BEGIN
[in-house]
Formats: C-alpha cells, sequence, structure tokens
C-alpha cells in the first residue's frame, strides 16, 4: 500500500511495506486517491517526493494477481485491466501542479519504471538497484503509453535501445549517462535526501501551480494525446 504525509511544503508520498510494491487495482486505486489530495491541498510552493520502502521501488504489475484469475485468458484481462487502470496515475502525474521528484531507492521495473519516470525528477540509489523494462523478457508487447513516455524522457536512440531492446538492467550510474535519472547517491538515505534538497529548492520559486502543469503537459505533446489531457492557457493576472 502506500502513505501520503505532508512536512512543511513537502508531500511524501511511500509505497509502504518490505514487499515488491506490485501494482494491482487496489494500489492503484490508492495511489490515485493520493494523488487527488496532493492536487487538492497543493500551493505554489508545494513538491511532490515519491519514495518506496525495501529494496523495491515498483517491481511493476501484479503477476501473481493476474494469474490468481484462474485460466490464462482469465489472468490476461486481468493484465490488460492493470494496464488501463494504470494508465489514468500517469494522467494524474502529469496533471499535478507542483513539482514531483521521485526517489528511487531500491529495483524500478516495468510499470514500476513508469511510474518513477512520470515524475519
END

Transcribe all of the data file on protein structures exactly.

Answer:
[in-house]
Formats: C-alpha cells, sequence, structure tokens
C-alpha cells in the first residue's frame, strides 16, 4: 500500500511495506486517491517526493494477481485491466501542479519504471538497484503509453535501445549517462535526501501551480494525446 504525509511544503508520498510494491487495482486505486489530495491541498510552493520502502521501488504489475484469475485468458484481462487502470496515475502525474521528484531507492521495473519516470525528477540509489523494462523478457508487447513516455524522457536512440531492446538492467550510474535519472547517491538515505534538497529548492520559486502543469503537459505533446489531457492557457493576472 502506500502513505501520503505532508512536512512543511513537502508531500511524501511511500509505497509502504518490505514487499515488491506490485501494482494491482487496489494500489492503484490508492495511489490515485493520493494523488487527488496532493492536487487538492497543493500551493505554489508545494513538491511532490515519491519514495518506496525495501529494496523495491515498483517491481511493476501484479503477476501473481493476474494469474490468481484462474485460466490464462482469465489472468490476461486481468493484465490488460492493470494496464488501463494504470494508465489514468500517469494522467494524474502529469496533471499535478507542483513539482514531483521521485526517489528511487531500491529495483524500478516495468510499470514500476513508469511510474518513477512520470515524475519